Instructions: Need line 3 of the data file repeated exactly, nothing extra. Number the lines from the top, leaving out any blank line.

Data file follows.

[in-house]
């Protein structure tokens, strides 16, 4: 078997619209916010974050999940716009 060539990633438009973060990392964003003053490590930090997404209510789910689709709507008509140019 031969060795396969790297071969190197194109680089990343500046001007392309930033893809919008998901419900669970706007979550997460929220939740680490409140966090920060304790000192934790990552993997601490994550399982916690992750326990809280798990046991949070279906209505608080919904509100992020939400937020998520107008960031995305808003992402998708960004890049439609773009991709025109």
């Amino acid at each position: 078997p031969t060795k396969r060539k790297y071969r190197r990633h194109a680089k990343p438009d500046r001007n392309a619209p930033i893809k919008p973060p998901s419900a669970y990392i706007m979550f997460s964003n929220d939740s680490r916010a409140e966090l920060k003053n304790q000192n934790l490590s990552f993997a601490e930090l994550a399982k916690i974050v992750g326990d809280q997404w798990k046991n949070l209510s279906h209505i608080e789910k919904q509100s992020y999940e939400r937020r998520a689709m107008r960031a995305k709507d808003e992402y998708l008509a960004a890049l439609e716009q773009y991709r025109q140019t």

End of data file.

């Amino acid at each position: 078997p031969t060795k396969r060539k790297y071969r190197r990633h194109a680089k990343p438009d500046r001007n392309a619209p930033i893809k919008p973060p998901s419900a669970y990392i706007m979550f997460s964003n929220d939740s680490r916010a409140e966090l920060k003053n304790q000192n934790l490590s990552f993997a601490e930090l994550a399982k916690i974050v992750g326990d809280q997404w798990k046991n949070l209510s279906h209505i608080e789910k919904q509100s992020y999940e939400r937020r998520a689709m107008r960031a995305k709507d808003e992402y998708l008509a960004a890049l439609e716009q773009y991709r025109q140019t």